July 03, 2002
Arts and Entertainment
By Amanda Nowinski
THE THURSDAY 4 p.m. fog is a cotton ball stretched so far it almost tears apart. Cool, toxic, and sublime, it surrounds Kevin and me as we leave the stoner sushi joint on Haight and head toward Chances on Divisadero, where we plan to have "just one shot." The sake has warmed our stomachs, but I insist that Kevin get a little more tipsy before returning to work. Because, of course, drunk employees are the best P.R. for a company.
Inside is dark and womblike, the perfect complement to the white, subzero summertime air. The bar is empty except for a couple of guys with coolers sitting at the window table and the bar owner, Hisham, who happens to make the best lemon drop in town. Stevie Wonder's "Ribbon in the Sky" plays on the jukebox as we order a round of shots, and I look out the window, through the nearly opaque wall of fog, and watch as a homeless guy takes out his dick and starts to piss on someone's garage door. For a moment I get all choked up, thinking about the fact that come July 29, I'll no longer be living in my native San Francisco. With my eyes on the pisser, I wonder if I will ever fall in love with another city's trash cans and cracked cement.
Three shots later the bar begins to fill up with locals, and I start chatting some of them up nice, unpretentious guys like Gordon, who met his business partner over a game of pool at Chances, and Dennis, whose friend phones him at the bar. Kevin and I begin to drain our checking accounts into the jukebox, and it's absolutely worth it, with psychedelic day songs like Charles Mingus's "Bird Calls," John Coltrane's "Naima," Jimi Hendrix's "Red House," and one of my all-time favorites, Prince's "Pop Life." After the Clash's "Magnificent 7" we leave so that the well-greased Kevin can get back to work, except for some mysterious reason, we hop in a cab and head straight to the glorious heart of the 'Loin to Aunt Charlie's infamous tranny bar on Turk, to be exact.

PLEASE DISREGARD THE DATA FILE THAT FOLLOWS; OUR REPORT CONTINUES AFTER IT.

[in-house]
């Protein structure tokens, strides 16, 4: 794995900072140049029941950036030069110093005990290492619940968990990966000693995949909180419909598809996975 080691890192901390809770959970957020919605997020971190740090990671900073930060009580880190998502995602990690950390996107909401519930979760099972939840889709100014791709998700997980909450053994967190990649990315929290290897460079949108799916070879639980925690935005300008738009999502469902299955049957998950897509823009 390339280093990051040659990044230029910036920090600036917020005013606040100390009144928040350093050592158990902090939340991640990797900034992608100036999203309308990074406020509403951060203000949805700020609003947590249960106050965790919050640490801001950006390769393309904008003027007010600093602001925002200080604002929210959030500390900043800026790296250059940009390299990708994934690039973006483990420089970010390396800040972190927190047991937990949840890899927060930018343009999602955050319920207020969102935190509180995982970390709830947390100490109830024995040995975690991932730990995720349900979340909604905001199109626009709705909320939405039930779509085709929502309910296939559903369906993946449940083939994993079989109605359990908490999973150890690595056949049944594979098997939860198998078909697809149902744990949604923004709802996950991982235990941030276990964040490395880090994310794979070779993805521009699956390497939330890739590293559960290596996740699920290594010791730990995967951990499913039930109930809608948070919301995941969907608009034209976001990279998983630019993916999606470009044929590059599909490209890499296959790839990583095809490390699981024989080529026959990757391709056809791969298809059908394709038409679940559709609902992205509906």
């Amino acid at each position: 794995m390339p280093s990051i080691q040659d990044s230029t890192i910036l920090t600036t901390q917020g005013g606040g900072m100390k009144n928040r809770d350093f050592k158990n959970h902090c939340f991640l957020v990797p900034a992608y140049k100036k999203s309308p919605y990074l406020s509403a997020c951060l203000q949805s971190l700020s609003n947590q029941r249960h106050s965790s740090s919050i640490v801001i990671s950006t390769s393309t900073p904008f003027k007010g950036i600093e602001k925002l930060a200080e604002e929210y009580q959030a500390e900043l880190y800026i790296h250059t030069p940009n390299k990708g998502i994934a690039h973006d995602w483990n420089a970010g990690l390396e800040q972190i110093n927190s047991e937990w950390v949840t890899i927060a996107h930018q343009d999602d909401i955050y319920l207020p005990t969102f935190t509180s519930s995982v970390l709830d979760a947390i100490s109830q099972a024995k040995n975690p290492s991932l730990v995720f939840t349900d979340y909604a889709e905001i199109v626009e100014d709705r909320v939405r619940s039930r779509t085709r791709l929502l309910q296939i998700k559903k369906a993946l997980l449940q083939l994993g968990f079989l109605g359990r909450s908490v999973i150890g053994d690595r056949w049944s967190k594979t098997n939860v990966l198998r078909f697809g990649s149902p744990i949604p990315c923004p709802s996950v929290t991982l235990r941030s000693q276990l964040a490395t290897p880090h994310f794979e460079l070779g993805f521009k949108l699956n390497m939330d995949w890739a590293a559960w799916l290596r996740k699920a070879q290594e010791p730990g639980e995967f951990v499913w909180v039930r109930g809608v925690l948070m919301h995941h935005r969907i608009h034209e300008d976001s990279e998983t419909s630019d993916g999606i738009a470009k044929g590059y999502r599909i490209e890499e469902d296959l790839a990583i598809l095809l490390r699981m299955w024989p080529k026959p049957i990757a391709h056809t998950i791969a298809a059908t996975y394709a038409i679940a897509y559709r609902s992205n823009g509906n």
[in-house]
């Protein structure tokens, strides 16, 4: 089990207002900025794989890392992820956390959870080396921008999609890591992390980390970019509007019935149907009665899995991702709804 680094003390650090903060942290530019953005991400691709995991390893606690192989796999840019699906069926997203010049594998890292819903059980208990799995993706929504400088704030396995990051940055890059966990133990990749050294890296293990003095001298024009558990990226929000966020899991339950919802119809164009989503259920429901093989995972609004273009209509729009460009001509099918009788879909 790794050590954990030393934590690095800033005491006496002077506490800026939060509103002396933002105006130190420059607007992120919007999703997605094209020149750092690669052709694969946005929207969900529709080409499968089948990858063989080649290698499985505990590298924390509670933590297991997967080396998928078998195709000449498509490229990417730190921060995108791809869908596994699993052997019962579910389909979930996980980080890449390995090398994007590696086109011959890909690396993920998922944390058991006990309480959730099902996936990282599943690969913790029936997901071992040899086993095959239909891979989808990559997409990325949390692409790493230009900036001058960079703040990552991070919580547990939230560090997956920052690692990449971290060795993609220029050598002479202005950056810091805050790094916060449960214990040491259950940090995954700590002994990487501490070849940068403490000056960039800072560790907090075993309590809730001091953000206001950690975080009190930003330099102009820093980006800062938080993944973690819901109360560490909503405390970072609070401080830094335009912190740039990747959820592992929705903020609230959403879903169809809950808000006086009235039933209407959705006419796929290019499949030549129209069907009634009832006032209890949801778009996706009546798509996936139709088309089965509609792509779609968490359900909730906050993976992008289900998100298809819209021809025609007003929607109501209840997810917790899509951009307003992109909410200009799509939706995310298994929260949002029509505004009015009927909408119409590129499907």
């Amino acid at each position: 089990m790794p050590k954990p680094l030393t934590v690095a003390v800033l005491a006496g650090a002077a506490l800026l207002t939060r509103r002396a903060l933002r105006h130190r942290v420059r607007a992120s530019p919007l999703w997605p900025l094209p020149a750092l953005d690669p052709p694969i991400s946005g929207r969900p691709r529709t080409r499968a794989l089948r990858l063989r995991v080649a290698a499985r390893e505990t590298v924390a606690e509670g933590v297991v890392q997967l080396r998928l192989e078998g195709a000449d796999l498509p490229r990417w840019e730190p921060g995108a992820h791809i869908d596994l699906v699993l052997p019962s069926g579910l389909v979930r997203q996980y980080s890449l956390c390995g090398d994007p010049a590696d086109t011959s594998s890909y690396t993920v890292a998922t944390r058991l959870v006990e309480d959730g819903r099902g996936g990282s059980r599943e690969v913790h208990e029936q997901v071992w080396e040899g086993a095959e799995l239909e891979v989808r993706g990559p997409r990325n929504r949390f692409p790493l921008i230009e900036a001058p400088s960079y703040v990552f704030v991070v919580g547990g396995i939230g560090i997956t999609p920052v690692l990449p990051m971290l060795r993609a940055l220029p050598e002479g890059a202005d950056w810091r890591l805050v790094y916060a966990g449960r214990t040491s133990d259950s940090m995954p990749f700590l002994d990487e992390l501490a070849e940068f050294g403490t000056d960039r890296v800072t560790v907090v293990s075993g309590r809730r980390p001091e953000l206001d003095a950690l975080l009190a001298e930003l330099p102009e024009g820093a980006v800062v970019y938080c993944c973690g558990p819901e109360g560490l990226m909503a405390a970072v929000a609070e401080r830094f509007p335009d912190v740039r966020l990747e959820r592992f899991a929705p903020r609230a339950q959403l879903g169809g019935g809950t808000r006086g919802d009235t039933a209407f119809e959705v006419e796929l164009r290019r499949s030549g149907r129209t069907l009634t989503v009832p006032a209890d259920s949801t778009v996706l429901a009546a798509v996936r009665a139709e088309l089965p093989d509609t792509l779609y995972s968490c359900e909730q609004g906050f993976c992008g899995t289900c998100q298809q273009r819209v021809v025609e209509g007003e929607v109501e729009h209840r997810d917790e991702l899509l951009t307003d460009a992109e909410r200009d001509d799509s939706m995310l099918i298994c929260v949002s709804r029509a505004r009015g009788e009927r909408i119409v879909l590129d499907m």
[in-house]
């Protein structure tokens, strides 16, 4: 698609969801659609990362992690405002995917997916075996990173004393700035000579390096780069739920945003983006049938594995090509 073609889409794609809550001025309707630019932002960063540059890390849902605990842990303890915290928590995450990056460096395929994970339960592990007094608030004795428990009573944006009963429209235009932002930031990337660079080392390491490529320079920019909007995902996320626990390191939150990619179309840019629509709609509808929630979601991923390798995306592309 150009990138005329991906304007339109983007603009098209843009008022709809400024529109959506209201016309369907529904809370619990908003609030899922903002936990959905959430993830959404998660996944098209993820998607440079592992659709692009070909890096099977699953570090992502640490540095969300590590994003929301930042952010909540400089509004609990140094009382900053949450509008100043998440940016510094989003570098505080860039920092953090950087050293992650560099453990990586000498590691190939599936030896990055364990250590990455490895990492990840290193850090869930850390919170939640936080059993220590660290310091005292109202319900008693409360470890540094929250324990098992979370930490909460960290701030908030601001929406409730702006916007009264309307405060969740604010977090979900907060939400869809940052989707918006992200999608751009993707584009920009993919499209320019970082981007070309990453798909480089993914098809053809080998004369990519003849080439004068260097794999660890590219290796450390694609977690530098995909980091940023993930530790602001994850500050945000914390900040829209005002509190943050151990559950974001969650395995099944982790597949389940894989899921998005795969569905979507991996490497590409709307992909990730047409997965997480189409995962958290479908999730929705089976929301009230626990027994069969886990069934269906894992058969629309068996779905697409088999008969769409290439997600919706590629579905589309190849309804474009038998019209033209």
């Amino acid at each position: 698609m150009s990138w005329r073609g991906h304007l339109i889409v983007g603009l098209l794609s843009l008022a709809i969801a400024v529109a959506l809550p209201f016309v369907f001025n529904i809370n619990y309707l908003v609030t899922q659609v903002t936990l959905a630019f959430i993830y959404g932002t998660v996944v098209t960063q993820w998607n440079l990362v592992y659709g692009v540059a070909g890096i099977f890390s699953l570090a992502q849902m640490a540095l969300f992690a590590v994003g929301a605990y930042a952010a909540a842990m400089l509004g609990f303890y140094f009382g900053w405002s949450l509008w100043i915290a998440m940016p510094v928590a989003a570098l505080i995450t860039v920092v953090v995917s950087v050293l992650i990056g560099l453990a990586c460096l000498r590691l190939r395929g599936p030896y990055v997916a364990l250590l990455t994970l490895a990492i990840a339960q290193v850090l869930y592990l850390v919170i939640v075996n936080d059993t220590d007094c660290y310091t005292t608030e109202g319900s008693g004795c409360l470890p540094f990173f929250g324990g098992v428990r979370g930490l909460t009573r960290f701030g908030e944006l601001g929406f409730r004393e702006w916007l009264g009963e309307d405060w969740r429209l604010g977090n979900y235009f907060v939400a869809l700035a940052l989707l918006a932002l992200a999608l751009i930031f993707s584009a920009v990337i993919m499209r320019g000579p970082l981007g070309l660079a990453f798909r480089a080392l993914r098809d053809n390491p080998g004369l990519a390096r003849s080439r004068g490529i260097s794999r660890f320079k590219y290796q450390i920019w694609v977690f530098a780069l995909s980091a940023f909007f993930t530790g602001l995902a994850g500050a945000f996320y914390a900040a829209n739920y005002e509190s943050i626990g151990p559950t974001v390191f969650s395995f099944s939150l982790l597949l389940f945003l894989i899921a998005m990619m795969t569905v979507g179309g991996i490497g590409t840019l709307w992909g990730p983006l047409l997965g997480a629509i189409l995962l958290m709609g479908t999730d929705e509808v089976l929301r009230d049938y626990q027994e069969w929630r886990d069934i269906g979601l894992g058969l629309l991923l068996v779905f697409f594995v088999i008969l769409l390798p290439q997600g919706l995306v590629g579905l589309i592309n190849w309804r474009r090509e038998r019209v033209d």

By now it's twilight, and the fog seeps into Aunt Charlie's, cleansing the booze-soaked air. I meet a soft-spoken man who tells me about being at Stonewall that one revolutionary night in New York, and Joe the bartender shows me a book about the history of drag royalty in S.F. I ask a beautiful Latina tranny if she "comes here often," and she chortles, "Uh, no." Kevin and I then head up one block to Mr. Lee-ona's; that's where the trouble begins.
I notice it's already 11:30, and me and two friends I have just made Bell Pepper and Charles are owning it up and down the bar as "I Will Survive" comes on the jukebox. Charles dips me, and we all run over to the stage and put on a drunk freak show for the entire bar with additional members of our cast. We are all on fire and we know it and the energy inside the bar is so kind and warm that we just keep it going. I buy a loopy Sagittarius named Robin a Budweiser, feeling deep down that Mr. Lee-ona's is a little piece of heaven on a bleak, bleak street in a city that lately can't seem to get fully erect. Outside, Charles, Bell Pepper, who is a stunning 62, and Arch Styles give me sweet, motherly life advice. "Be fierce in New York and don't take no shit," they tell me. "But you'll never find any place as good as this town." "Get into the Groove" comes on, and we run back inside to work it.
Later we all head over to the Gangway, another legendary gay 'Loin bar, where I, Charles, and Bell Pepper keep dancing like crazy to the disco jukebox. After last call I give Charles and the bartender, a kindhearted man named John Wise, a tarot reading, and then Kevin and I leave, walking toward Polk. We are enveloped in the fog I have known all my life, a fog I'll never leave, because, as they say, home is where the T.L. tranny bar is.
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